Overall, customer trust is gained and maintained when basic expectations are consistently met. Customers want confidence in product assortments and availability, as well as convenience in receiving or returning products. These foundational aspects must be inherently included in the experience; otherwise, retailers risk losing customers. The Cool Vendors included in this research offer retail CIOs solutions that can not only assist in delivering customer basic expectations well but also create a foundation for customer trust and confidence.
Why Cool: INCREFF provides a self-learning merchandise planning platform that focuses on improving inventory efficiency through predictive analytics for fashion retailers. Its IRIS solution consists of three modules and a reporting tool:
To leverage the Smart Assortment Plan, analysis is performed at store level, leveraging current sales activity, and is able to consume real-time data. INCREFF leverages inputs including transaction data, master data, algorithmic parameters and operational constraints. INCREFF builds and leverages 22 layers of attributes to generate style clusters by store, to build clusters. It automatically identifies new and ongoing styles, creates and maintains size requirements while correcting for liquidation and brokenness. It leverages never out of stock (NOOS) to designate styles providing high revenue at low discounting to ensure that they are always in stock.
In anticipation of a future season, it predicts assortments by store and seeds a plan by creating placeholder styles. These placeholders include assortment breadth and depth optimizations, a suggested inventory quantity and a buy plan. In this way the solution is designed to predict assortments, and then reconciles the assortment plan with the merchandise financial plan, building a comprehensive buy plan.
The Ideal Buy Plan module uses “true depletion” to calculate an opening inventory at the start of the open to buy (OTB) period.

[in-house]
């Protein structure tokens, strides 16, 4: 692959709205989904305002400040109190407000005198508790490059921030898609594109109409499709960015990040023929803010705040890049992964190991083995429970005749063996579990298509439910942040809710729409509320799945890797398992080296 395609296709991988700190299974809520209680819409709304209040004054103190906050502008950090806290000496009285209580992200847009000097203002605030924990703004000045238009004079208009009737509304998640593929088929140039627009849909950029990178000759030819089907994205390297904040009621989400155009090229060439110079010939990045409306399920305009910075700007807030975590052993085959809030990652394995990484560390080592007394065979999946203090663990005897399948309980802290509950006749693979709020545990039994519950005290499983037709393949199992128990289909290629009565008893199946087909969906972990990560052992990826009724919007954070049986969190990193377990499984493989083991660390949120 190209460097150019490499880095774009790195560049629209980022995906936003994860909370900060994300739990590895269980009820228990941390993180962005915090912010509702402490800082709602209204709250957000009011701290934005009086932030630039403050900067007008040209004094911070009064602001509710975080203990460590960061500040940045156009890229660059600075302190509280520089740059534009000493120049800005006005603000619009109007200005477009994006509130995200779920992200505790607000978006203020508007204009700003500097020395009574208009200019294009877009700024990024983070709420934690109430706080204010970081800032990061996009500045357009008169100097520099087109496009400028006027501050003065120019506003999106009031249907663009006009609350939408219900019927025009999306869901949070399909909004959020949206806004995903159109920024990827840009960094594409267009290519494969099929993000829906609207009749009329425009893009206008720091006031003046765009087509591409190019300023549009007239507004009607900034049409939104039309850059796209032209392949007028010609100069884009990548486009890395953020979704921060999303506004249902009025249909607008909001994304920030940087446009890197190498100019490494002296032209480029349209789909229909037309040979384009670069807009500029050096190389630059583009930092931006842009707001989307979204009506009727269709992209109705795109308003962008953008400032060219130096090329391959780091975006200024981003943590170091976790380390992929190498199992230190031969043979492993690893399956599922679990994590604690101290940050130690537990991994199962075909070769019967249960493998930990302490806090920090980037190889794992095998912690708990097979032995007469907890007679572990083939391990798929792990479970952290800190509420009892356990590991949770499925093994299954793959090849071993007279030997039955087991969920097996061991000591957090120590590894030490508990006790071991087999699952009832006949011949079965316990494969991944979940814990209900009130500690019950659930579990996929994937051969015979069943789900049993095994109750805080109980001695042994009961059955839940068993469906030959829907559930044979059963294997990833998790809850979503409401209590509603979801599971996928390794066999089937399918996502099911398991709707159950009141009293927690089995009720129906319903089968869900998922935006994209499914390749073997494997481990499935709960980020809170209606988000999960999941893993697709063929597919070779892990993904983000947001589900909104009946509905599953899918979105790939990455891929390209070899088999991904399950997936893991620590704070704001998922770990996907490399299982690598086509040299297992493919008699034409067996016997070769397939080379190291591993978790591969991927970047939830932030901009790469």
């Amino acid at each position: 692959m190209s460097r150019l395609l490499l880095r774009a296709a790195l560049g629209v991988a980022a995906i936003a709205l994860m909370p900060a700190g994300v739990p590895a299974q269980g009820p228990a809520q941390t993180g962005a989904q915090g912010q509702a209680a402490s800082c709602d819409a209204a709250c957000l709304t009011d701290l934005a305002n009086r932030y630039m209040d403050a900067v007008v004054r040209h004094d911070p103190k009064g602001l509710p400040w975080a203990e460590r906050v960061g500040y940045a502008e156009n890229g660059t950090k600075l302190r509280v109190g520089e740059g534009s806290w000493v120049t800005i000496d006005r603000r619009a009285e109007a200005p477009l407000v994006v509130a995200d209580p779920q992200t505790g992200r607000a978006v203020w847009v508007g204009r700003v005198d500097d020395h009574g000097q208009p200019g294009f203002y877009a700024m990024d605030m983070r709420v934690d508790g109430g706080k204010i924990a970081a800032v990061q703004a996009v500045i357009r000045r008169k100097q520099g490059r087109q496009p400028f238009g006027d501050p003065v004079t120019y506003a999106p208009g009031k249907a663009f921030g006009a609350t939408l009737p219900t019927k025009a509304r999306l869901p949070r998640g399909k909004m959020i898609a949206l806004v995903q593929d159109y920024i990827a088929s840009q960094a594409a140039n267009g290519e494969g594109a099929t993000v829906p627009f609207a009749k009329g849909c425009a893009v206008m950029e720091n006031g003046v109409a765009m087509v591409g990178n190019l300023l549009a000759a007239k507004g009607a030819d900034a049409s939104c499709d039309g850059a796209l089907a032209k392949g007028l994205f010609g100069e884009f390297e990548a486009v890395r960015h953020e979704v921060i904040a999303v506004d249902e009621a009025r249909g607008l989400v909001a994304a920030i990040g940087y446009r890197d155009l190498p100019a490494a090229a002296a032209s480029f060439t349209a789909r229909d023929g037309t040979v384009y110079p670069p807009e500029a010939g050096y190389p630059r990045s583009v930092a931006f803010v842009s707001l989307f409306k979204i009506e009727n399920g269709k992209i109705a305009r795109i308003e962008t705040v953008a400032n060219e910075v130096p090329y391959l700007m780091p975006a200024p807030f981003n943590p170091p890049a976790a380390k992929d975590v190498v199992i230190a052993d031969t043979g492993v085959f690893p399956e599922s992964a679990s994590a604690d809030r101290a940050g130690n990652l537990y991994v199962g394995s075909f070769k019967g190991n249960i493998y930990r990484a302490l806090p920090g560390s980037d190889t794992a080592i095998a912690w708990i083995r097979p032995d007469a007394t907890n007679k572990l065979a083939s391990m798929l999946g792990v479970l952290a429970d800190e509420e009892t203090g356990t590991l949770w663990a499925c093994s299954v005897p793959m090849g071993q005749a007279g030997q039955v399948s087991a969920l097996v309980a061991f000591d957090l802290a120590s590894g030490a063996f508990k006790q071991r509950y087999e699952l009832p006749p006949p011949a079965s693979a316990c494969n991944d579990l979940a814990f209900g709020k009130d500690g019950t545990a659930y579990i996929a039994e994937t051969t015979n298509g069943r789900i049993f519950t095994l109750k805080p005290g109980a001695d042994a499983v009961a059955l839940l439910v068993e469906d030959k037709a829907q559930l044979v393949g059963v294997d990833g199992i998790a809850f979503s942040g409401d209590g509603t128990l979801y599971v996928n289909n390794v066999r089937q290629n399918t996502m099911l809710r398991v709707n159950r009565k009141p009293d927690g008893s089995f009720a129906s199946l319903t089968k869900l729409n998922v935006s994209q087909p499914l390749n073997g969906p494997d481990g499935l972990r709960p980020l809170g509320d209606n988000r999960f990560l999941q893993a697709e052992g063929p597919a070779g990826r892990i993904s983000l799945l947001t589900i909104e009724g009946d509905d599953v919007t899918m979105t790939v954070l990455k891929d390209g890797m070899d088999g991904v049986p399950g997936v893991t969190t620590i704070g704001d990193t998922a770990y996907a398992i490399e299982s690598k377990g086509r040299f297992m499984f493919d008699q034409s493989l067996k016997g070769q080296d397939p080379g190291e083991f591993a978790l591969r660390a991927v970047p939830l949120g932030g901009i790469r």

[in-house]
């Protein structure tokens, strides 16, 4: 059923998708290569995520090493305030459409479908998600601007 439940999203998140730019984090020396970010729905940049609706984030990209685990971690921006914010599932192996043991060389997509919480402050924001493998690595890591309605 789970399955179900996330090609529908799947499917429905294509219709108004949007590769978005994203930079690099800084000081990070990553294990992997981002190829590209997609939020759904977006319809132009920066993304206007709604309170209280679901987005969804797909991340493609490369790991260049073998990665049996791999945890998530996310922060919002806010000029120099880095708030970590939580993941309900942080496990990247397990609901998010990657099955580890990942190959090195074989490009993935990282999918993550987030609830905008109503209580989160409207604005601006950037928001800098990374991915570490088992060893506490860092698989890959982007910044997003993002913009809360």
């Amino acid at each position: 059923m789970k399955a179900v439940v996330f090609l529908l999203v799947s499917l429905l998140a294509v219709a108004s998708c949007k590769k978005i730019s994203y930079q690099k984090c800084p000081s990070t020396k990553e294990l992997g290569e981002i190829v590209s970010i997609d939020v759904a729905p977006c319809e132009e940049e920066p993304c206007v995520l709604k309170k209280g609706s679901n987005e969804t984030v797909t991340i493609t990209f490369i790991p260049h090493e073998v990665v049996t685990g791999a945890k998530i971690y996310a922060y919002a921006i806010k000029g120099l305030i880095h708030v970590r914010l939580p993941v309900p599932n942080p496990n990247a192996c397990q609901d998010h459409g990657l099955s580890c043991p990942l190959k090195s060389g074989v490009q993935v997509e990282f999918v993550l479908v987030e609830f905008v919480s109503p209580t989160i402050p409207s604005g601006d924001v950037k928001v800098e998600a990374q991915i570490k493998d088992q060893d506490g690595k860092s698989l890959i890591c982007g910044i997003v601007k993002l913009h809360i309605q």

The Optimal Store Allocation module is designed around optimizing profitability and includes replenishment, transfers and allocation. It ranks all styles across all stores and all stores across all styles, and then finds the best combination. It creates a product segment allocation cluster in the allocation process. In addition to profitability and sales optimization, it can also use space and other constraints during the allocation process.
INCREFF also offers INCREFFAssure, described as a smart fulfillment web-based SaaS platform that supports B2B and B2C in a single solution.
Challenges: INCREFF’s solutions do not predict revenue, only leveraging it as an overall store revenue input from merchandise financial plan. As it only leverages the historical and current data, it does not presently have the ability to anticipate changes driven by trends and external forces.
Who Should Care: CIOs, merchandising and planning heads for large and midsize apparel retailers, seeking to implement customer-centric merchandising through retail assortment management applications.
Analysis by Joanne Joliet, Kelsie Marian
Why Cool: SIRL uses a combination of Bluetooth Low Energy (BLE) satellite nodes, their cloud-based software and a customer’s or store associate’s mobile phone to determine microspatial locations inside a physical store. The solution provides personalized and efficient in-store navigation to the products they are trying to locate.
As the physical store remains the greatest contributor to a retailer’s sales and revenue for most segments, enabling customer convenience for searching and locating products needs to be as easy as it is when shopping online. The SIRL solution offers software development kit (SDK) integration to a retailer’s app, allowing customers to browse products and create a shopping list. This list is then used to generate an optimal route for that customer to navigate the store to complete their shopping journey. Additionally, the solution gives retailers the ability to provide personalized offers to customers and allows customers to call for assistance from their phones if they need it.
While the solution is targeted to improving the customer experience, SIRL can also aid associates in picking products for fulfillment of online orders more efficiently. As online orders are pushed down to the physical stores, the solution will navigate associates to provide the most efficient and optimized route for picking the products within the order. Additionally, the solution can direct associates to pick more than one order at a time, with projections that the overall labor savings is 2 times or greater.